Tuesday, September 13, 2011

Baseball and 9/11

Jose Reyes wore a first-responder cap
before the Mets game on  Sunday.
I'm not a Bud Selig hater. Without him there would be no team in Milwaukee, and while I don't like many of his decisions, I think he does love the game and is doing what he believes is the right thing. But his reaction to the flap over the New York Mets wardrobe choice for Sunday's game on the 10th anniversary of the Sept. 11 attacks has me mystified.

For whatever reason, Major League Baseball decided that teams had to wear their own caps with an American flag sewn on the side. This presented a problem for the Mets. The team famously hosted the first sporting event in New York after the attacks. Players wore hats representing many of the first responders—firefighters, police, EMS etc.—and were lionized for the gesture.

This year, Mets players wanted to repeat the gesture. But MLB said no. Joe Torre, now a member of the league office, explained that baseball wanted all the teams to do the same thing. Although that sounds more like the NFL than MLB, apparently the league has the authority to make that call.

The Mets weren't happy about it but complied under protest. The strange thing is that Selig is upset that the Mets went public with the dispute and "embarrassed" the league. Did he really think no one notice the Mets were wearing their regular caps or that no reporter would ask about it? And if Selig thought it was the right decision why is he embarrassed that it became public?

It seems obvious that in hindsight Selig knows the decision was wrong. No harm would have been done if the Mets had worn the special caps. The controversy was predictable and avoidable.

By the way, even the NFL allowed coaches to wear FDNY and other such hats on the sidelines of its game over the weekend.

Saturday, September 3, 2011

A Lucky Bounce Off the Roof

Brewers' fans are proud of the retractable roof at Miller Park. They often wonder why newer parks are built without the feature.

This season, the roof has allowed to team to suffer fewer rainouts than many other teams. That means they don't have to contend with as many late-season doubleheaders.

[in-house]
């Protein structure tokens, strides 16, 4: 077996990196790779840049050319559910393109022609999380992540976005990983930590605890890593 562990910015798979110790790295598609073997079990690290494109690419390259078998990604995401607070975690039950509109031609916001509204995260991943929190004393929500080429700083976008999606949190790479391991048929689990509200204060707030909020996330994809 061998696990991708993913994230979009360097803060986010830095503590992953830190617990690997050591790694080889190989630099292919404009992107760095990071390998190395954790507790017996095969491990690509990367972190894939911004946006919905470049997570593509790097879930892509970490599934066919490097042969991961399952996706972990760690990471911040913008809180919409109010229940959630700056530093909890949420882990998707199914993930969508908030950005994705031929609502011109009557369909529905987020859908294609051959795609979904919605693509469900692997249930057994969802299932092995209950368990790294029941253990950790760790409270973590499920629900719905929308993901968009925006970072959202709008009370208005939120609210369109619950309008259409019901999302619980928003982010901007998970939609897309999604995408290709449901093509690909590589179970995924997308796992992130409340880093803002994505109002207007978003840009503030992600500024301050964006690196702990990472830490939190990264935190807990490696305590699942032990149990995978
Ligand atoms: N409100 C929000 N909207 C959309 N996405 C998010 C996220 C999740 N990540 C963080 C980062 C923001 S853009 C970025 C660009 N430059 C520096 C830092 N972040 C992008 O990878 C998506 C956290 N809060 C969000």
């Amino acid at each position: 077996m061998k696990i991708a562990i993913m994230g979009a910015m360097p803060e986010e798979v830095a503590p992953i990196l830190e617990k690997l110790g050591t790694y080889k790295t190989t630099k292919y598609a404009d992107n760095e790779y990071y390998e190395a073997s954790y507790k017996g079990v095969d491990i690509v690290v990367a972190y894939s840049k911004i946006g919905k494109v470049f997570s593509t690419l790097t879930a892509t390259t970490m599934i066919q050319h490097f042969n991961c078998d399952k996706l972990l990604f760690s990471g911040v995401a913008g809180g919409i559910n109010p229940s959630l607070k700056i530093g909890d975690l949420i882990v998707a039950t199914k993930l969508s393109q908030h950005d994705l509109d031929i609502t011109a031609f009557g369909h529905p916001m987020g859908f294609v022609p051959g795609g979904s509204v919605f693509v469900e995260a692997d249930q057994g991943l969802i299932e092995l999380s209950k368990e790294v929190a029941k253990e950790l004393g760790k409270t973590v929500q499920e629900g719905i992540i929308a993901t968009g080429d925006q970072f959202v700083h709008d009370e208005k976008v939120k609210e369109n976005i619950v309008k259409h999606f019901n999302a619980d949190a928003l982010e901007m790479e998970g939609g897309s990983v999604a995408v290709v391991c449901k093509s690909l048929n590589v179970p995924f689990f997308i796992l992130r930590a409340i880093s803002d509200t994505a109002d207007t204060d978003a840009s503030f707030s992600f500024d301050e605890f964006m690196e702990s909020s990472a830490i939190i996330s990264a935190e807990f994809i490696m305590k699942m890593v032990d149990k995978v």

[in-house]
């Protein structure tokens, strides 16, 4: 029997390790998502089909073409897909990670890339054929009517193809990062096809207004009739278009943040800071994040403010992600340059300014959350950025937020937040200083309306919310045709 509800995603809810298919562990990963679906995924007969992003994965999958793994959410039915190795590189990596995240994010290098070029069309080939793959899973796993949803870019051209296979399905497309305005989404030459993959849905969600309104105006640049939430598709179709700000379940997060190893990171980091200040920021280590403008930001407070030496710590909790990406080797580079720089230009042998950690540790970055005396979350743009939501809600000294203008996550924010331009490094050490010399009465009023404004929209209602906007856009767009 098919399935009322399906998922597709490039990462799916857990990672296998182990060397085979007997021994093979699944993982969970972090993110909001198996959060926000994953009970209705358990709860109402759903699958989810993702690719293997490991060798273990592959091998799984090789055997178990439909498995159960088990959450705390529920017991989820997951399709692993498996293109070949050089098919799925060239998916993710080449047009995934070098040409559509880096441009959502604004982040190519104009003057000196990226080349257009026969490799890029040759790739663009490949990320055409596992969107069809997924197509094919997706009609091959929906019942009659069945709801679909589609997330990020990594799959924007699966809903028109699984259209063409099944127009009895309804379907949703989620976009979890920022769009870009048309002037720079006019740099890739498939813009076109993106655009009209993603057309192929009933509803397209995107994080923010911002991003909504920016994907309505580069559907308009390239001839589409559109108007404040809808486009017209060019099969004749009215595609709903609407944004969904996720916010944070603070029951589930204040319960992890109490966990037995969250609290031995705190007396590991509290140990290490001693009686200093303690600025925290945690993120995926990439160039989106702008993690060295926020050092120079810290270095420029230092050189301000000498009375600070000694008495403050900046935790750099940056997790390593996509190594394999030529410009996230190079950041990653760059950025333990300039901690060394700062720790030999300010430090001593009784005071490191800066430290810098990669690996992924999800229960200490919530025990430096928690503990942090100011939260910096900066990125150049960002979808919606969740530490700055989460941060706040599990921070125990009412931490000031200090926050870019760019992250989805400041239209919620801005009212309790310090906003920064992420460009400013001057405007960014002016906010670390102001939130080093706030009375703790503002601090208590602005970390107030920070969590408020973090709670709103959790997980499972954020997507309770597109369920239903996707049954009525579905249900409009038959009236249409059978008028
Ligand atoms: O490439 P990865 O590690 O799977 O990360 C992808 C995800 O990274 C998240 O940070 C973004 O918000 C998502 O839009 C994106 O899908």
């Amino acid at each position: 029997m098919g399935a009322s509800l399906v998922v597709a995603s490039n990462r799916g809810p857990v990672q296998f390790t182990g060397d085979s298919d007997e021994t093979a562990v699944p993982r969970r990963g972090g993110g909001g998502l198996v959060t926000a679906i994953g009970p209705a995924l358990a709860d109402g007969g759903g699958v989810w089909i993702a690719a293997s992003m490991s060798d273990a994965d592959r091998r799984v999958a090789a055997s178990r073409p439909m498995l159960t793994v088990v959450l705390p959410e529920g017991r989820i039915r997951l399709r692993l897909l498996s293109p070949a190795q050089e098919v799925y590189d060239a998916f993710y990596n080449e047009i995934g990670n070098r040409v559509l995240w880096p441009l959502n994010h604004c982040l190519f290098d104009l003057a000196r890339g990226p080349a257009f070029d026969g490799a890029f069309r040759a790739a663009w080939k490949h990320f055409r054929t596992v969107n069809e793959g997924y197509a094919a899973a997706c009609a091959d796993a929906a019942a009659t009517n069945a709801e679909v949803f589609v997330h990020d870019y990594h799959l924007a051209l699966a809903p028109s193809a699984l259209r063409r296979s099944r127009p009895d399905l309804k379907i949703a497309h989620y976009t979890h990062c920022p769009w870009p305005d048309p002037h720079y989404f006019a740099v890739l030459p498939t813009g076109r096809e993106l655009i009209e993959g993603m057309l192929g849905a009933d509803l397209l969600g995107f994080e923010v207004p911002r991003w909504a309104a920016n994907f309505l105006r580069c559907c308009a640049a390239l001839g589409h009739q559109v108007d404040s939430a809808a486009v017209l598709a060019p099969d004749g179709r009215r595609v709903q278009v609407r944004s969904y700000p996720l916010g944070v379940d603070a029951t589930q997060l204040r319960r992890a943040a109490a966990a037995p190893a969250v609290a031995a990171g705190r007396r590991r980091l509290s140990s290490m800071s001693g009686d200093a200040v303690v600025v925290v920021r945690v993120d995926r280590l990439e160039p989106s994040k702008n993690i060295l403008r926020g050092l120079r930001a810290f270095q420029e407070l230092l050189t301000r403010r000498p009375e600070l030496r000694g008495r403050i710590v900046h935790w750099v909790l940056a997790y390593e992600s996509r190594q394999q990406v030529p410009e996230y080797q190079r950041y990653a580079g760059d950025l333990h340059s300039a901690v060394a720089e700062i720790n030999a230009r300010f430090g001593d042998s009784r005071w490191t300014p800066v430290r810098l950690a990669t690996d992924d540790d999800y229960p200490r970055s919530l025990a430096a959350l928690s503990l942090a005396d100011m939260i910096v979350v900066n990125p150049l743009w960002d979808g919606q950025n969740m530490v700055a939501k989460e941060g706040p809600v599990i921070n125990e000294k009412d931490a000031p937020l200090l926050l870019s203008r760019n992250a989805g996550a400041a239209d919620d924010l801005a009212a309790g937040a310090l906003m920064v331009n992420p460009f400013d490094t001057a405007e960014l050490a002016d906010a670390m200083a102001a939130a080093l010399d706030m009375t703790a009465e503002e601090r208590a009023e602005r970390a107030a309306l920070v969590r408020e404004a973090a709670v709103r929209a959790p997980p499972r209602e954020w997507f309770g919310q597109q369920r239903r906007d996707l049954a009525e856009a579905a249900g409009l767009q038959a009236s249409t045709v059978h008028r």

And now the Brewers have another reason to like stadiums with roofs. Pennants are often won by the team that gets a lucky bounce or two. 

After being swept at home by the St. Louis Cardinals, the Brewers looked like they might be headed for a rough September, after all. Then, last night in Houston they looked lost at the plate until a bit of luck jumpstarted the offense.

With the Crew trailing 2-0 in the seventh inning, Corey Hart came to the plate with two out and a runner on first. A high pop foul looked like an easy play for the third baseman. Easy, that is, until the ball struck a support beam on the retractable roof. Instead of the third out, the ground rules mandated it was just a foul ball. Hart singled and the Brewers were on their way to an 8-2 victory.

Add to that the Cardinals' 11-8 loss at home to the Reds and the lead was back to 8.5 games with the magic number reduced to 16.

It's safe to say The Brewers are thankful that the Astros decided to include a roof on their stadium.

Tuesday, August 30, 2011

The Run Continues

At the beginning of the month, I wrote how there's nothing more exciting in sports than your favorite baseball team going on a hot streak. Little did I know that the Brewers were only at the start of an epic run: They'd won 27 of 32 games coming into Tuesday's game with the  hated St. Louis Cardinals.

Those are same Cardinals that Milwaukee always seem to be chasing. Now it's the Redbirds and their cantankerous manager, Tony La Russa, who are desperate for some wins. In fact, they need a lot of wins to even make a dent in Milwaukee's 10.5 game lead.

As exciting as that early run was, the chance to bury a bitter and put away the division before the second week of September takes the joy up several notches. Going into the season, I thought the Brewers had a chance to win the division, but I never imagined they'd be so far ahead, building the biggest lead in the team's history.

The off-season moves to shore up the pitching staff—bringing in Shaun Marcum and Zack Greinke—have paid off. And then Doug Melvin, the club's general manager, took a bold chance in trading for New York Mets' closer Frankie Rodriguez. Not only was he able to rework a problematic contract, Rodriguez accepted his less-glamorous role as 8th-inning man.

That move shored up the bullpen and the team has ridden good pitching, timely hitting and some lucky bounces to the upper echelon of the National League.

It's been nearly three decades since Milwaukee has had a team playing at this level. The excitement just keeps growing.

ESPN.com - MLB